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Re: whether there is a patent on MP3 decoding [was Re: Bug#65794: freeamp must go to non-free]

On Sat, Jun 17, 2000 at 11:06:35PM +0200, Adrian Bunk wrote:
> > >  mp3 Software Decoders/Players distributed free-of-charge via the Internet
> > >                        for personal use of end-users
> > >        
> > >     No license fee is expected for desktop software mp3 decoders/players
> > >    that are distributed free-of-charge via the Internet for personal use
> > >                                of end-users.
> > > 
> > > [you have to pay license fees in all other cases]
> > > 
> > > This seems to conflict with the DFSG. freeamp must go to non-free
> > 
> > Actually, patent issues don't concern DFSG, the copyright/licensing issues
> The first point of the DFSG is:
>      Free Redistribution
>           The license of a Debian component may not restrict any party from
>           selling or giving away the software as a component of an
>           aggregate software distribution containing programs from several
>           different sources.  The license may not require a royalty or
>           other fee for such sale.
> If you read the text above: "distributed free-of-charge via the Internet"
> doesn't cover the distribution on a CD.

Yes, but it isn't "the license of a Debian component", it's an external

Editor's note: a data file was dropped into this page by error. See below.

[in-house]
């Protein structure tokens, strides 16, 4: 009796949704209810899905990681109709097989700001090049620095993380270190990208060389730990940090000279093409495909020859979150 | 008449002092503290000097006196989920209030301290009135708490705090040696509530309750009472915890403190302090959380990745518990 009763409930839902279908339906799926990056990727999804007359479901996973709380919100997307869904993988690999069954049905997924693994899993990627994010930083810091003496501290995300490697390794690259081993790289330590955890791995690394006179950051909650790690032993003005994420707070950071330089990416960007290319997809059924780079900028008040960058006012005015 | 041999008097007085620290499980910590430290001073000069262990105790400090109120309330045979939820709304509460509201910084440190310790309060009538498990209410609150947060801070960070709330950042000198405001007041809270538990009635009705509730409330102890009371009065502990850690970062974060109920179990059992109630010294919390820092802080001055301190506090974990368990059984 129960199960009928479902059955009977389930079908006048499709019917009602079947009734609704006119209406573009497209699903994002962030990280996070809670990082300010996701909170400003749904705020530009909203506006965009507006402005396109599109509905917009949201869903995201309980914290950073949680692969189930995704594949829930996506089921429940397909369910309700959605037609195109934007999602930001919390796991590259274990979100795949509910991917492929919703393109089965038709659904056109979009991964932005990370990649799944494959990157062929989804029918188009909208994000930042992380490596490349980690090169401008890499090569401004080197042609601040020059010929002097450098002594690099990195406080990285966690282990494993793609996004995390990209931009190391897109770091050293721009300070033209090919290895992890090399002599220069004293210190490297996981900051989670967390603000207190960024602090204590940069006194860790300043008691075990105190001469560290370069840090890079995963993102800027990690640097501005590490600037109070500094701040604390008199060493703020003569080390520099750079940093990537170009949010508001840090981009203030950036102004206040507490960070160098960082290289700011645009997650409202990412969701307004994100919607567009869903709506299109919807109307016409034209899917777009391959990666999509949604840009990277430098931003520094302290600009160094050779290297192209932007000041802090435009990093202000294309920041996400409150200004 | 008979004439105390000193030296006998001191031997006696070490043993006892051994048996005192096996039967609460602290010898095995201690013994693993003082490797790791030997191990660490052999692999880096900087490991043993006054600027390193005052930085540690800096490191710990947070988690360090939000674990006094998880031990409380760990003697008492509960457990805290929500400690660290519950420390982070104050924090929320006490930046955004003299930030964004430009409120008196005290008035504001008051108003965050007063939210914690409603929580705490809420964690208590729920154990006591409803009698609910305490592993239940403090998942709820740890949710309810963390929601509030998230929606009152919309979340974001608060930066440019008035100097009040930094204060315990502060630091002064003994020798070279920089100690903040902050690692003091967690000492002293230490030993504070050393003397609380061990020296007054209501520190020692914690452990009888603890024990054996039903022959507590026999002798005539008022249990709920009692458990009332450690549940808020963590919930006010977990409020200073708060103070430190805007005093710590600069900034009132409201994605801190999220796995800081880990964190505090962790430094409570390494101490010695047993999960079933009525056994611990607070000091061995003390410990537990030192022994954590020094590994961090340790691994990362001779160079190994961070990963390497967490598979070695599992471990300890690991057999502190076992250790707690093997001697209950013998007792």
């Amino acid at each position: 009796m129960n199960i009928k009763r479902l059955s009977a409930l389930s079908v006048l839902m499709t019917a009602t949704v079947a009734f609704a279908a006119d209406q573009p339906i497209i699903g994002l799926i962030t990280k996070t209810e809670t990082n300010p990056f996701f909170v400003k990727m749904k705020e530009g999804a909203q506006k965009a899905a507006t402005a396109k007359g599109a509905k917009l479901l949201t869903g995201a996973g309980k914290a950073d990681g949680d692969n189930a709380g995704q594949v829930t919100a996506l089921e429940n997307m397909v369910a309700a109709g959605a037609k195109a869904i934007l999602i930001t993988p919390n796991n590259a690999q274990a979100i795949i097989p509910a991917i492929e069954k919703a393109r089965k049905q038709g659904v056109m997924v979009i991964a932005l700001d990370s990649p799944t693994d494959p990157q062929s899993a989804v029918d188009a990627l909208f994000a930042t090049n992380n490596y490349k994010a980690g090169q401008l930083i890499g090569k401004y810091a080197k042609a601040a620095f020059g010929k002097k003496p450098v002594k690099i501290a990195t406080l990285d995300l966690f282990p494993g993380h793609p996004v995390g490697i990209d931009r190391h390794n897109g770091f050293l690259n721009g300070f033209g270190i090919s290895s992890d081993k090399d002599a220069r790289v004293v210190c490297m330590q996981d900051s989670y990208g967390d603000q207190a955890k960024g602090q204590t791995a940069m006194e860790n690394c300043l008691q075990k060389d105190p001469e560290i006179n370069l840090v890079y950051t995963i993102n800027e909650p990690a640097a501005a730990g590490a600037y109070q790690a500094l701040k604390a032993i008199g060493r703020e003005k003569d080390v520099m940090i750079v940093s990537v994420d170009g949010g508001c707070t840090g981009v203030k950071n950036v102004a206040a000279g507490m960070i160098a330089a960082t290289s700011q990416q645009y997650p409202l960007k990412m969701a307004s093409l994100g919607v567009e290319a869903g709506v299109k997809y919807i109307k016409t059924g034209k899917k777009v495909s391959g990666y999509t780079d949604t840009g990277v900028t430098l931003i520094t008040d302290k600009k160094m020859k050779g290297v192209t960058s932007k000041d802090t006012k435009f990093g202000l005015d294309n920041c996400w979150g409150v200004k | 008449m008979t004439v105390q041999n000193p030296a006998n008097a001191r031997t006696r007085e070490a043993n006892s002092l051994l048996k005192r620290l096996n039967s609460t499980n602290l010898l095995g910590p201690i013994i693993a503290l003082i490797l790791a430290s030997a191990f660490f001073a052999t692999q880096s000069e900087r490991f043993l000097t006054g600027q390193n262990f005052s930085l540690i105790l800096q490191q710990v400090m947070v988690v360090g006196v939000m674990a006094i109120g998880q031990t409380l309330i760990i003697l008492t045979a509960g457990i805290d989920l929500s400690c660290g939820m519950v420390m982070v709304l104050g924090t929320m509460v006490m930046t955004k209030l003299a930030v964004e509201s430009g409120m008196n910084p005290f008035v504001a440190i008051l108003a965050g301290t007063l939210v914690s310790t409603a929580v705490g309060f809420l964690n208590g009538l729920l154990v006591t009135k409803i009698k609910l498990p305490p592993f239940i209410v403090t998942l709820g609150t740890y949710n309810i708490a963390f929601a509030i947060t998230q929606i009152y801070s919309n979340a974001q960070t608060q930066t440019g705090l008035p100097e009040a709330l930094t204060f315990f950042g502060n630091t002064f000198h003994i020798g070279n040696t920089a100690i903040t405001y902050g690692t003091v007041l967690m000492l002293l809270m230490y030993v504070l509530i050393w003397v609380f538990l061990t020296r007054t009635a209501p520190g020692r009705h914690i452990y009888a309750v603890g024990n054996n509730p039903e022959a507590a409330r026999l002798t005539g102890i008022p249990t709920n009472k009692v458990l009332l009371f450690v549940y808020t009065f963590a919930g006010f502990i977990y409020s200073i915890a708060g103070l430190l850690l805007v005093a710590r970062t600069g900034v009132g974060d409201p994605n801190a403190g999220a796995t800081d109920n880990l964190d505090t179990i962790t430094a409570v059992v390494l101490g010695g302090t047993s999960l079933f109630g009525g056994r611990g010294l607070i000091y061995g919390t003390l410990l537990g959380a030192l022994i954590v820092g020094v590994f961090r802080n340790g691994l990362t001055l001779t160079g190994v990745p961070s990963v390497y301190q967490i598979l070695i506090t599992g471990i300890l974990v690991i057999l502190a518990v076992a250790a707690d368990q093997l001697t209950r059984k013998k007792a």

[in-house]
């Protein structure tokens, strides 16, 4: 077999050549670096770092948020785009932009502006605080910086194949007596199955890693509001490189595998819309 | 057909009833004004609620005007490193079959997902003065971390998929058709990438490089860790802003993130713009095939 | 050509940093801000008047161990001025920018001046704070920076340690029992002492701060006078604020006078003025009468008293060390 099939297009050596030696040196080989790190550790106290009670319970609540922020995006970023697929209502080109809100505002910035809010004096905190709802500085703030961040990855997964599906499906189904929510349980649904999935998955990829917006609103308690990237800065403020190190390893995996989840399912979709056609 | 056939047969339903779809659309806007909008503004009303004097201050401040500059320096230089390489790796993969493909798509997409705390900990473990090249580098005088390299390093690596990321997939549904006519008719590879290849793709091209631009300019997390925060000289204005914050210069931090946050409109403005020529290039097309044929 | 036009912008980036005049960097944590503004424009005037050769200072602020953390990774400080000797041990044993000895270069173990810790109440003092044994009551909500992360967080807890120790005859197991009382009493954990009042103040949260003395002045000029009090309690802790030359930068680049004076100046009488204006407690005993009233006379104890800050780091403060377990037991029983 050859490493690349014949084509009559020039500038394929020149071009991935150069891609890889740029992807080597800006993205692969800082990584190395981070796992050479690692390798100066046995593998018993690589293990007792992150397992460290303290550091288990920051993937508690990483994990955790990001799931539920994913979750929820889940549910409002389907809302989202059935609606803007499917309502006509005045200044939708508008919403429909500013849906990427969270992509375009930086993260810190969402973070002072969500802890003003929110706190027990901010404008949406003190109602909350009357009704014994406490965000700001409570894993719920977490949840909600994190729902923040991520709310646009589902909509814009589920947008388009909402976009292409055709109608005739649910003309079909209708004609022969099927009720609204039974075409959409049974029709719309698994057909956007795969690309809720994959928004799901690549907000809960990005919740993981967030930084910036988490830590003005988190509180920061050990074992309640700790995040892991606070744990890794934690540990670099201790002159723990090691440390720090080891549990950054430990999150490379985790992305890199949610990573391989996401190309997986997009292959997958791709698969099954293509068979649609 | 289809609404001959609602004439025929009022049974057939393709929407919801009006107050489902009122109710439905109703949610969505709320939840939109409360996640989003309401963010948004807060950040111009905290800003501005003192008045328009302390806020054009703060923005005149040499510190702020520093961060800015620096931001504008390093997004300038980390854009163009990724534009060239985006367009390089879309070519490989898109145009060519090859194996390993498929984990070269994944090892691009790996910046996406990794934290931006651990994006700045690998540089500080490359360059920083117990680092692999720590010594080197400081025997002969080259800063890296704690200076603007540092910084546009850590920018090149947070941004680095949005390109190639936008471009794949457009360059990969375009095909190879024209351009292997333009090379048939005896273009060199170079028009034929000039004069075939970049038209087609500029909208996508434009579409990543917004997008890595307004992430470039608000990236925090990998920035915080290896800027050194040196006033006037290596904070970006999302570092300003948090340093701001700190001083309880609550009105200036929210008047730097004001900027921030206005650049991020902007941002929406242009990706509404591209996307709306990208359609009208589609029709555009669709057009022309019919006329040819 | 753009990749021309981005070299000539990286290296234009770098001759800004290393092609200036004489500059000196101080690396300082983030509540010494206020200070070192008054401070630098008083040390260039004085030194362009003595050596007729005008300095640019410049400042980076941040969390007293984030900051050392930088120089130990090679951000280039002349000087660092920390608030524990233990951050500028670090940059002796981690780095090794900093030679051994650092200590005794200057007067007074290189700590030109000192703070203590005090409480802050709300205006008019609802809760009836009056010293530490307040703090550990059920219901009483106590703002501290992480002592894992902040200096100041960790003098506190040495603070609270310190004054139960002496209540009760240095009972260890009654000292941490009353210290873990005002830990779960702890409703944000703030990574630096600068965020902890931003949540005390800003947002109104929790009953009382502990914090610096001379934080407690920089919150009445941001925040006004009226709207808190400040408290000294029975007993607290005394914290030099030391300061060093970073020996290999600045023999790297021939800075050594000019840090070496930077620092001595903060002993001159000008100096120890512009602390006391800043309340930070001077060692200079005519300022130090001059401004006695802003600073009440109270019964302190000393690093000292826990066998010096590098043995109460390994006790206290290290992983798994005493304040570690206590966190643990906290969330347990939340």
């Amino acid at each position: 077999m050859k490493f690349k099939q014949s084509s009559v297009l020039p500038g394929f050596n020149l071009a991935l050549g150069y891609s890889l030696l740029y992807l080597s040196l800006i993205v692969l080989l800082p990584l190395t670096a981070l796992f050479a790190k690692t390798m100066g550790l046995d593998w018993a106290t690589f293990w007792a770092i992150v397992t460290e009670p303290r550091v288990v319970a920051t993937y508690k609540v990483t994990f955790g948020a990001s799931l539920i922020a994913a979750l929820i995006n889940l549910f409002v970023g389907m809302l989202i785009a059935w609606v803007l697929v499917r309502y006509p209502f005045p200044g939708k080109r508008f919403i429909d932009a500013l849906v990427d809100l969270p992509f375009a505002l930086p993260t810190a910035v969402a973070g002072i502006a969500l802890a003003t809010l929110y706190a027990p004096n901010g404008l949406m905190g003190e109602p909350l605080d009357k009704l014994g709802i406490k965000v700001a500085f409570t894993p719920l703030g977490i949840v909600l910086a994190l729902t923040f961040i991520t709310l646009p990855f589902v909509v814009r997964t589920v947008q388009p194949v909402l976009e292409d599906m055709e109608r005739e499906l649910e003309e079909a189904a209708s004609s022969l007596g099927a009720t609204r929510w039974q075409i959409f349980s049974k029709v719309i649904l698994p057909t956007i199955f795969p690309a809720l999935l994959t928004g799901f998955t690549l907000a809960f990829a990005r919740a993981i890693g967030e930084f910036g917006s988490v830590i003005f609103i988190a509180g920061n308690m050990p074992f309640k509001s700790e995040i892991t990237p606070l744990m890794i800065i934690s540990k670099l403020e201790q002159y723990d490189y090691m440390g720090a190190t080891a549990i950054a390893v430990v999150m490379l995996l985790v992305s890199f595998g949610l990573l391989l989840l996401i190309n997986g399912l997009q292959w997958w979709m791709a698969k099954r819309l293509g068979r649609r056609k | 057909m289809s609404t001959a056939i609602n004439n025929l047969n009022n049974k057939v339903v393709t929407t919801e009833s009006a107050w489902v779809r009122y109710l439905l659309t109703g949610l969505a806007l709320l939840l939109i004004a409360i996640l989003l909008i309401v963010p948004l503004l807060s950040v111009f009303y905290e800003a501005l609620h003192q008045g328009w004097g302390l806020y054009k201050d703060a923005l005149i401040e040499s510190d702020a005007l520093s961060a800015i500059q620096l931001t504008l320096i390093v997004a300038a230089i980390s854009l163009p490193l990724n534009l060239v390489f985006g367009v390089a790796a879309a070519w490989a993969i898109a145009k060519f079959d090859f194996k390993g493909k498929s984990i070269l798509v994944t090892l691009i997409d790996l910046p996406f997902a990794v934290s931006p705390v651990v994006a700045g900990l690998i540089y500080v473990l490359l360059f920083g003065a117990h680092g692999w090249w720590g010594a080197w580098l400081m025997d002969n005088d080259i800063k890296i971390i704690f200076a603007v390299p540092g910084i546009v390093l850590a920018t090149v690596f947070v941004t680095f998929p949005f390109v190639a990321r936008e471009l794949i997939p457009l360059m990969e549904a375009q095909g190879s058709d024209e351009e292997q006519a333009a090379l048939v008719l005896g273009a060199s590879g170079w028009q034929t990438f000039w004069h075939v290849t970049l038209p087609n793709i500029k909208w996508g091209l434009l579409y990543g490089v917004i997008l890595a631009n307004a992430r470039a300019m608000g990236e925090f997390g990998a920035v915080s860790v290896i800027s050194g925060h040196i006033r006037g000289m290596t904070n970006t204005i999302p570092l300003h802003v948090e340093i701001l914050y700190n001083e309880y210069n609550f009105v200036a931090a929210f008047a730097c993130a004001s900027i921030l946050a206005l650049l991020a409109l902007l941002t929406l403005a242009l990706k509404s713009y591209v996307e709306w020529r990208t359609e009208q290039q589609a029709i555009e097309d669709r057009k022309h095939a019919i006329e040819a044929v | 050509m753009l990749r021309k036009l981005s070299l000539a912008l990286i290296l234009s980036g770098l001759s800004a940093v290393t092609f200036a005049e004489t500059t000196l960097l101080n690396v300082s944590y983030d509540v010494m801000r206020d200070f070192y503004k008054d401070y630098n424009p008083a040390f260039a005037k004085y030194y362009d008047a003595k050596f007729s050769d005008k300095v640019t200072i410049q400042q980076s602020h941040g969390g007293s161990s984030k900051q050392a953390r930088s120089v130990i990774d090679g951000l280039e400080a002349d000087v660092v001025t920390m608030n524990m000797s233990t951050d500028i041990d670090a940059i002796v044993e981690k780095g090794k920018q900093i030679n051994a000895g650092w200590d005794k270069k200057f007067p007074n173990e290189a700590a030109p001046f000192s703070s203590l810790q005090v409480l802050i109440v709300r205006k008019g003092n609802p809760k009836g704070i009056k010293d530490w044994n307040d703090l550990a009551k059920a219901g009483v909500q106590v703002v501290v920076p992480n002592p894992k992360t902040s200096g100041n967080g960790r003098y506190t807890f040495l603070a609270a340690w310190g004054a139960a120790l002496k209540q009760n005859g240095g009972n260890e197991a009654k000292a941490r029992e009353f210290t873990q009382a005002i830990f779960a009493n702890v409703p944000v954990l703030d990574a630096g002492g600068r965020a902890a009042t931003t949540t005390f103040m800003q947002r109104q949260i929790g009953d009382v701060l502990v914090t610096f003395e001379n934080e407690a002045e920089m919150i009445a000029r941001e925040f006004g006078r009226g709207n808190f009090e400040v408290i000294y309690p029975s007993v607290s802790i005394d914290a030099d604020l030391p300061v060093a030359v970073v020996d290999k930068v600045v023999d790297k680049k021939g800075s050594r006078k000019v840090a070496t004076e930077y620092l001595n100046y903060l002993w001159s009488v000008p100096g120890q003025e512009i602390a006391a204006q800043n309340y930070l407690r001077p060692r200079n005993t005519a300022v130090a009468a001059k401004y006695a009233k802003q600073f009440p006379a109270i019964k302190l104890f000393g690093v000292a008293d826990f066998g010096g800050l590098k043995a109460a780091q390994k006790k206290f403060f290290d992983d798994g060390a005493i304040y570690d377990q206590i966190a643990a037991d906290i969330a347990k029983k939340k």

patent. So technically it's not the software that isn't Free Software, it's
some external condition that would make it move outside of main. (yeah,
"non-free" is a misnomer)

> > do. But yes, the packages would move to non-free...
> > 
> > I am not completely convinced that this is a real threat. There was no
> > threat for a lawsuit ever by the Fraunhofer or Thomson people against a free
> > MP3 decoder that we shipped (although yes, this can be a problem for those
> > CD vendors that make >10000 copies). The mp3licensing.com or
> Until now there was no threat for a lawsuit, but if they want they can try
> it with EVERYONE who sells a CD - and if they want they can pick a very
> small one (I think of that there is currently someone in Germany who has a
> trademark on "webspace" and his lawyer sends letters that you must say you
> don't use that word again - and that you have to pay at about 1000,-
> Dollar for the lawyer who sent this letter. They always pick people /
> small companies that don't have the money for a long lawsuit.).

That's pure lunacy. Fortunately, Debian doesn't have to deal with it.

> > thomson-multimedia.com sites have no clear reference or text of a patent
> > that covers decoding. Rumour has it that decoding of MP3s is a simple
> > Fourier transform, and there's a prior art for that process which dates back
> > to the start of the century, so the patent wouldn't be valid, if it existed.
> > 
> > Until further investigation (i.e. until someone quotes a patent that our
> > free software packages infringe), let's downgrade the severity of these bug
> > reports below release-critical.
> >...
> I think these bugs are RC: Do you really want the risk of a lawsuit for
> everyone who sells a CD with main of Debian?

As I said above, we have yet to see a solid proof that they have something
against all this software. With KDE we had the two licenses to analyze, here
we just have lots of hot air.

I'm CC:ing this to Richard, the release manager, his opinion on whether
something is release-critical is final.

Digital Electronic Being Intended for Assassination and Nullification

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